Based on the positive outcome of this preliminary study, the second phase of the project is currently underway. The focus is to conduct a commercial trial of the aspen resource for veneer and lumber production. The trial will involve the harvesting of approximately 300 trees across 10 sites representing the predominate range of forests in the region. “The logs from the trees will be sent to a veneer facility and a sawmill facility for commercial processing to determine volumetric and grade yields, to identify any challenges with processing aspen for a commercial product,” explains Knudson.

This more detailed investigation is crucial in determining the best fit for NRRM aspen in existing and/or new markets and product lines.

For more information on this project, please contact Bob Knudson, Research Leader of FPInnovations’ Engineered Wood Products Manufacturing Group at [email protected] or 604-222-5738.

Mechanical logging options for woodlot ownersMechanical logging options for woodlot owners


The labour needed to harvest a private woodlot often discourages owners from selling their timber or harvesting it for their own use, with the danger that the wood decays and becomes a fire hazard. However, there are mechanical logging options that, with the right circumstances, could make business sense.

For larger volumes and in situations where a woodlot owner identifies opportunities to custom log for other woodlot owners, making an investment in either an entry level mechanical harvester, harvesting attachment for a tractor or skid steer, or even purchase of a used feller buncher and skidder could make financial sense.

“There is no denying that manual harvesting of a woodlot is hard work,” says Toso Bozic, Alberta Agriculture and Forestry Bioenergy/Agroforestry Specialist.

“For some, mechanical harvesting might make sense. What could help to pay for the equipment is offering custom logging services to other woodlot owners and to other industries, such as oil and gas, as well as to farmers for small land clearing,” he says.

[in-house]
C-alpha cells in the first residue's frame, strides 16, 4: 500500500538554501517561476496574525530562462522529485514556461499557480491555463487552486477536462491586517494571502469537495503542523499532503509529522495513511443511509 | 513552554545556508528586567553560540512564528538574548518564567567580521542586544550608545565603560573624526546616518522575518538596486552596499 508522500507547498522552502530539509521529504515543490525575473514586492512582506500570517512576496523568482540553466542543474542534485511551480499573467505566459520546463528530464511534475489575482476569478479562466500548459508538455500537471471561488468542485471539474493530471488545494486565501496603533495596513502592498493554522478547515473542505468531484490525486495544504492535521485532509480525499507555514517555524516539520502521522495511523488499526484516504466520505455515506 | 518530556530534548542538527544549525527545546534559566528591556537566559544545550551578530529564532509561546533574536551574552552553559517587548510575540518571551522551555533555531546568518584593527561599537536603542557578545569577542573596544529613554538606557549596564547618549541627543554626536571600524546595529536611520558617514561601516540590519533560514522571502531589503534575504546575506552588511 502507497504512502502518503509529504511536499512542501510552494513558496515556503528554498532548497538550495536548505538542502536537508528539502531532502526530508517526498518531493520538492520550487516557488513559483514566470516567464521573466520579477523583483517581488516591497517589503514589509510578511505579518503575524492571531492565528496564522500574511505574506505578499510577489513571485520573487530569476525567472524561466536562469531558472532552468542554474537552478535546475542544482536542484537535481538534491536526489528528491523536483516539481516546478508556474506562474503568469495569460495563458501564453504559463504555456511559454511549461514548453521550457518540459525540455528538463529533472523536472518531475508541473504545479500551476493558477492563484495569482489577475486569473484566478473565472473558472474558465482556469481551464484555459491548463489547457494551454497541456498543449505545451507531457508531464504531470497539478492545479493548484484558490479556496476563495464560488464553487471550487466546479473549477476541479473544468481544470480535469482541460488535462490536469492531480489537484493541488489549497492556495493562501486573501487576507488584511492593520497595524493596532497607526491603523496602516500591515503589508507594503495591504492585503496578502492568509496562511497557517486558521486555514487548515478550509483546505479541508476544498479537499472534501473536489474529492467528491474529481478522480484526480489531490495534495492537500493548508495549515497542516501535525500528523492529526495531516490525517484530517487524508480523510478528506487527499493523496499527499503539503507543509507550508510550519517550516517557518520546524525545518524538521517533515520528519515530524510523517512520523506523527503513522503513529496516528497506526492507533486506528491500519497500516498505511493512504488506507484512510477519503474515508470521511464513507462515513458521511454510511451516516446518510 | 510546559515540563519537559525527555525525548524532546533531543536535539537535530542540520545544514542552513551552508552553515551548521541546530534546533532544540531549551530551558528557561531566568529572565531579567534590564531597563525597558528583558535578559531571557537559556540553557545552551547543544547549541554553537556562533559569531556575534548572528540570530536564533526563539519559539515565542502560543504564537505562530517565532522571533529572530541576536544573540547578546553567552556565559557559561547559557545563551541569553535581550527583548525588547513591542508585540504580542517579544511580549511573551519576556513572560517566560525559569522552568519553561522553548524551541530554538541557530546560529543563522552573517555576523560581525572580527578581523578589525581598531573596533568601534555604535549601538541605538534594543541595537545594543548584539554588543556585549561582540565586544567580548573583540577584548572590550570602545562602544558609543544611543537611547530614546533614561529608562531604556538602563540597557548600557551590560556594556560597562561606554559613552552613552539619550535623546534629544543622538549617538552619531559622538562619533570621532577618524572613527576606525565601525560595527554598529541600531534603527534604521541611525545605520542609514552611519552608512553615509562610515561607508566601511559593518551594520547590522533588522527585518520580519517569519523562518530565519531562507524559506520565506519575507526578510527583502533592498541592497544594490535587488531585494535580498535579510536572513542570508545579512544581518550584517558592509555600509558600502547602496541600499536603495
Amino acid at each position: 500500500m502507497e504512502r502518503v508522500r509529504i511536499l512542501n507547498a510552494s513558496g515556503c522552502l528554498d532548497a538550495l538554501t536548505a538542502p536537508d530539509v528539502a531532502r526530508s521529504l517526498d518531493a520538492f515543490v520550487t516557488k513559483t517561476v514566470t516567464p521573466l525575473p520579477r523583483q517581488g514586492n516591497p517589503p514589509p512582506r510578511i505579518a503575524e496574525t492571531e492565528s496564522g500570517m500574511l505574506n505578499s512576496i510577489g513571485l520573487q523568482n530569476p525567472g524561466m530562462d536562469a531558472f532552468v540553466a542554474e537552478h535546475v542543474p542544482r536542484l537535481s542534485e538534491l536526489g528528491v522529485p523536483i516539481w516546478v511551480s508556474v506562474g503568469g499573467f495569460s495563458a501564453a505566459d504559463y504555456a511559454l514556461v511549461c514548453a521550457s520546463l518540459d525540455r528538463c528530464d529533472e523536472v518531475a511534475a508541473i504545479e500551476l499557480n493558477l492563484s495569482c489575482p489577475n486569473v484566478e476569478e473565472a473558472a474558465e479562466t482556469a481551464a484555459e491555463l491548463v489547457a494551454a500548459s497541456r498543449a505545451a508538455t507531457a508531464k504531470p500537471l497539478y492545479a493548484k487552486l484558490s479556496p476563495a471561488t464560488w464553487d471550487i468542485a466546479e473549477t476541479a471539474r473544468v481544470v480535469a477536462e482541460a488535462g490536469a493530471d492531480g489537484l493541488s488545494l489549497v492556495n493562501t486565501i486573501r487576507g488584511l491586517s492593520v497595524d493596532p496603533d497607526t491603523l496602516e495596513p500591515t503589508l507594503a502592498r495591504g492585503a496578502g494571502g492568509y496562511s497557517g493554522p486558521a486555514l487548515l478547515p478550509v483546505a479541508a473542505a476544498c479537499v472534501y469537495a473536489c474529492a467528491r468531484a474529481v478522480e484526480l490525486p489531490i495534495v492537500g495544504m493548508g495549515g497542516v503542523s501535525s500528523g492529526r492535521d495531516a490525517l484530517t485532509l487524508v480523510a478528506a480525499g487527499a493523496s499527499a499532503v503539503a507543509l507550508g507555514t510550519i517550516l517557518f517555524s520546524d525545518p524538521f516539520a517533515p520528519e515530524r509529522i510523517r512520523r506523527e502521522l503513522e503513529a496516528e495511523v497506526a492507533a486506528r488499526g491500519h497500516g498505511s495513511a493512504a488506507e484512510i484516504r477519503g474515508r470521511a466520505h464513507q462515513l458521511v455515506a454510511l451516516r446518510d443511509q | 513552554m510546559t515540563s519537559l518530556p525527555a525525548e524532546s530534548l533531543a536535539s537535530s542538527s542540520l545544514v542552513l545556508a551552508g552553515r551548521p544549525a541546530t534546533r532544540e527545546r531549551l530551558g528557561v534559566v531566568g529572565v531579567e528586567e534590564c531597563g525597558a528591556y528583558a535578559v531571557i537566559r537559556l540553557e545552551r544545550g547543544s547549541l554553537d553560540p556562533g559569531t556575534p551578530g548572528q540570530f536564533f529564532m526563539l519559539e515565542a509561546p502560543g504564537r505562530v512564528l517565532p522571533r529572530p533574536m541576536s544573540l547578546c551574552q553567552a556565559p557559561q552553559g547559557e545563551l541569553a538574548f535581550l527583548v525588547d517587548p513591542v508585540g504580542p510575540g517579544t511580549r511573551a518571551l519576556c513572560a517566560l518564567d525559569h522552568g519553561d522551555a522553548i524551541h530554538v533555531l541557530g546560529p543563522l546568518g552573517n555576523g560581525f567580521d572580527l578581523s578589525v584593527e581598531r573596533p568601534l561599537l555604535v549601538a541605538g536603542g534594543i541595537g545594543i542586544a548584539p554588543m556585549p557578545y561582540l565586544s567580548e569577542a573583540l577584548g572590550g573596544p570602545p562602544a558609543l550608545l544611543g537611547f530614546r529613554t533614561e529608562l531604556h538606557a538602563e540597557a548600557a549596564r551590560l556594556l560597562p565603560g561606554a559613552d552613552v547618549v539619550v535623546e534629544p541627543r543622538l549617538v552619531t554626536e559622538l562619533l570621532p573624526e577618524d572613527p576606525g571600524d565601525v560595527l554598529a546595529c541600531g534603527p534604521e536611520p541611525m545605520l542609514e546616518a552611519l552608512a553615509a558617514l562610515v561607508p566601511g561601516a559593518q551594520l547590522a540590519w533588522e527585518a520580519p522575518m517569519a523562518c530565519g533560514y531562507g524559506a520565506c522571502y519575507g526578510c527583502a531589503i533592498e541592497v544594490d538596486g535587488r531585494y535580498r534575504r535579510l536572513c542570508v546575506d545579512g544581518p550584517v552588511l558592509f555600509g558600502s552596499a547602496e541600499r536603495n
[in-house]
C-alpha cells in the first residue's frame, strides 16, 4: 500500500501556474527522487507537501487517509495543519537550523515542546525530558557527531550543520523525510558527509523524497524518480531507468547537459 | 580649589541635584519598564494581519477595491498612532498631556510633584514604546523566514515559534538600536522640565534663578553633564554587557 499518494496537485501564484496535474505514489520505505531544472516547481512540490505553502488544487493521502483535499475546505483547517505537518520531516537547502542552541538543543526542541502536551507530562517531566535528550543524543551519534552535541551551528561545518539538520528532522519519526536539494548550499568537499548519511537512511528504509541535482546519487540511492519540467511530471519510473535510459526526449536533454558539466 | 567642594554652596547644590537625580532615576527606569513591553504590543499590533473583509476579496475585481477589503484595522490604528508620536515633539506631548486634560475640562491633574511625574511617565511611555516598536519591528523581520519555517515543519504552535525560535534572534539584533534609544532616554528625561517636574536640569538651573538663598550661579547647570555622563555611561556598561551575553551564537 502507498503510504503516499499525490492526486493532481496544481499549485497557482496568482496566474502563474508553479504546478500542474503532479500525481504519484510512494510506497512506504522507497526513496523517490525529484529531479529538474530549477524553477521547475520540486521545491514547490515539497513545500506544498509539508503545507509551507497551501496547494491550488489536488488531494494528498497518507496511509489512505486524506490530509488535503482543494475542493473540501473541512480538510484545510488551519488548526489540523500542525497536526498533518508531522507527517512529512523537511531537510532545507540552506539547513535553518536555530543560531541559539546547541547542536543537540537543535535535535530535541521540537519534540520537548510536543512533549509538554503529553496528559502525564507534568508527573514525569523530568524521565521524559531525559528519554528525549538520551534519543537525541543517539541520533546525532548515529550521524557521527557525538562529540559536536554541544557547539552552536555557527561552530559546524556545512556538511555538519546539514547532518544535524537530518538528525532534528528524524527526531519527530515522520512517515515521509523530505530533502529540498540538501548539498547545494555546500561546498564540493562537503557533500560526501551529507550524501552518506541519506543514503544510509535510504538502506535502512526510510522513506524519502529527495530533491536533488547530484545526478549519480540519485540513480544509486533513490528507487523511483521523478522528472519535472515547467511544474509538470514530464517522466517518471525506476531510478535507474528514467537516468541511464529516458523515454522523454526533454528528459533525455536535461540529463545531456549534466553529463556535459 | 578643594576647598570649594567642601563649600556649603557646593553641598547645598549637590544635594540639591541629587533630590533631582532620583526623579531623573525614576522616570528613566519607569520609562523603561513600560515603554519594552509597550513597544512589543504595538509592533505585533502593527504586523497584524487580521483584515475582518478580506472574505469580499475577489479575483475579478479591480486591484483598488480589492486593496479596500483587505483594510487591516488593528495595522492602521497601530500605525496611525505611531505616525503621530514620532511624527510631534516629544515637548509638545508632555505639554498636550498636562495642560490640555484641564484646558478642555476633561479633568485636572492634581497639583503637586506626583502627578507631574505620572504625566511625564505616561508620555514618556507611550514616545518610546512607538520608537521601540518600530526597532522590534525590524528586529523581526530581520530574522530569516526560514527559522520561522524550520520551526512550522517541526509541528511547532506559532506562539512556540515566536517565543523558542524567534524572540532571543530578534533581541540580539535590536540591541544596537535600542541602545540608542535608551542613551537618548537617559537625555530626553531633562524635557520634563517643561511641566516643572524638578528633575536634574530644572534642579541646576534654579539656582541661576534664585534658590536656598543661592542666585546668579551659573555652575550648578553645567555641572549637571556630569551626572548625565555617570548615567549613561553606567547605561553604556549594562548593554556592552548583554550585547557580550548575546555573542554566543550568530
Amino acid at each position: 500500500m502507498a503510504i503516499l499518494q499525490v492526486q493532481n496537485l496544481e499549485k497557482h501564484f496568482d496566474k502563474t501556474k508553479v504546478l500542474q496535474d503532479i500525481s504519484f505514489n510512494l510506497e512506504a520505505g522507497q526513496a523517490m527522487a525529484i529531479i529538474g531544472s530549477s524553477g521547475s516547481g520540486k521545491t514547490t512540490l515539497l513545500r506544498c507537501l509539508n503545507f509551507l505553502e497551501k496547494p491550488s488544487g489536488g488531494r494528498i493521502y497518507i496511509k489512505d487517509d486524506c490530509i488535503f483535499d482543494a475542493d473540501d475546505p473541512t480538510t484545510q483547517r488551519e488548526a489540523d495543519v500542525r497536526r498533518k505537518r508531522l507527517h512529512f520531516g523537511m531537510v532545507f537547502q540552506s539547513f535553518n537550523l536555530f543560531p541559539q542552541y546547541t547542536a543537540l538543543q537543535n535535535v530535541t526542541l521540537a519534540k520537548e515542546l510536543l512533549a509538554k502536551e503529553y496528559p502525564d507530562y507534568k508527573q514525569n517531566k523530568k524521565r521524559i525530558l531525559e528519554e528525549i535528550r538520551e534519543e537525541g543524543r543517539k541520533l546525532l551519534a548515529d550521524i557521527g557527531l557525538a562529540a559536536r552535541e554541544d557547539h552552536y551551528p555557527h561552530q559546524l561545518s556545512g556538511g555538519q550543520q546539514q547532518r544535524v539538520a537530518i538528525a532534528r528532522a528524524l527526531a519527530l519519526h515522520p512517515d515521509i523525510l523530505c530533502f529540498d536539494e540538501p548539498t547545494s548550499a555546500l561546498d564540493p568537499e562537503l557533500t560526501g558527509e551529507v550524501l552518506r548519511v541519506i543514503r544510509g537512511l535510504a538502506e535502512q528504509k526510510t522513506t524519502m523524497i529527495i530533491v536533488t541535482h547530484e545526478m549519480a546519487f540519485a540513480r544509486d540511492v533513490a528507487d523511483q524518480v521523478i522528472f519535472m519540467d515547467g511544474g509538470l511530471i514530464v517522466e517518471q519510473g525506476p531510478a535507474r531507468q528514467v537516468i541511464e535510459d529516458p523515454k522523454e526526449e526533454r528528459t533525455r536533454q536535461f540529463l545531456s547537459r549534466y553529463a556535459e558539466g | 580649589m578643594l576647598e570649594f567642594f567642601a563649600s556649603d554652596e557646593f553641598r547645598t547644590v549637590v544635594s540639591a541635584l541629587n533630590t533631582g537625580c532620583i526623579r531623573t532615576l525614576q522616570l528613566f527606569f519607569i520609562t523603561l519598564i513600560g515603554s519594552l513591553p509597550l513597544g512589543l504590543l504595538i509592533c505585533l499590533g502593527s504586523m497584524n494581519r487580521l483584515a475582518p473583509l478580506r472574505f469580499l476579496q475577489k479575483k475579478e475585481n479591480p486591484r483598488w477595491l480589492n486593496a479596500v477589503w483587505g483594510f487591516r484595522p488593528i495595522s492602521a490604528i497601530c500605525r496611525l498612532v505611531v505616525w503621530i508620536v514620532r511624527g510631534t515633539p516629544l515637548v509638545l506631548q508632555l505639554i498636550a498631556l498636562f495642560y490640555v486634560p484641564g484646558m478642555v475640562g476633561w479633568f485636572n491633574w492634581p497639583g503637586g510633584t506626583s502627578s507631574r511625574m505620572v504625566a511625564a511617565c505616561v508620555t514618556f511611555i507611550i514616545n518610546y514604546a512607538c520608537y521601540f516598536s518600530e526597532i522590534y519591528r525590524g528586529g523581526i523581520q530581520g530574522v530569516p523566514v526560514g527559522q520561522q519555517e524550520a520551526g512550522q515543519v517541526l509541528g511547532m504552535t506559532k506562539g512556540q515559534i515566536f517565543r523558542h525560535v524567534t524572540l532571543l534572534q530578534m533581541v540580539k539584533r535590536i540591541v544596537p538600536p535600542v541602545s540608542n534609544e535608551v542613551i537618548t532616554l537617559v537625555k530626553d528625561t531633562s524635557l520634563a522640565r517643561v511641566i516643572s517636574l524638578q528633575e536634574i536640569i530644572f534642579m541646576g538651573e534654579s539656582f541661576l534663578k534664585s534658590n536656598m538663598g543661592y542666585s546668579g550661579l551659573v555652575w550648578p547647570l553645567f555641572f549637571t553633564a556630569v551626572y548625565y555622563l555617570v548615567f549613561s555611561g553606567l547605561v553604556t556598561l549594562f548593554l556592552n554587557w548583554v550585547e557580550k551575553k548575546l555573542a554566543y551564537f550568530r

Mechanical logging options for woodlot ownersThe Wallenstein Timber Talon (top photo) consists of a log grapple and log bunk for loading and transporting woodlot logs. The Turbo Saw attachment made by Dougherty Forest Manufacturing (left), which can be attached to a tractor, could be a good option for harvesting trees on flatter land.

In terms of entry level equipment that is purpose-built and versatile, a Quebec company called Awassos offers its MT70 unit. It can be equipped with a harvesting head capable of felling trees and processing tree limbs. The unit also has a bunk so that logs can be loaded on the fly for delivery back to roadside or elsewhere.

Another potential approach is to purchase a timber harvesting attachment for either a tractor or skid steer. Hinton, Oklahoma-based, Dougherty Forest Manufacturing, offers a Turbo Saw attachment powered by a tractor PTO and connected to the back of the tractor.

A cautionary note here is that trees would have to be located on relatively flat ground, without a lot of debris around. Keep in mind that tractors are not designed to travel in heavily treed, virgin forest. However, it may be feasible to back the attachment to trees near an existing road, although they still need to be manually delimbed and bucked. Another option offered by the company is its heavier-duty, CFB-16 feller buncher, attached to the front of a skid steer. Working from the front and equipped with grab arms, this unit makes it easier to control the falling and placement of harvested trees.

There are also options for transporting fallen and bucked timber using either a tractor or an all-terrain vehicle. One option is the Timber Talon log loader and trailer offered by EMB Manufacturing of Wallenstein, Ontario. The Timber Talon consists of a grapple to load bucked logs into an accompanying trailer.

A final consideration is to purchase used purpose-built logging equipment such as feller bunchers and skidders.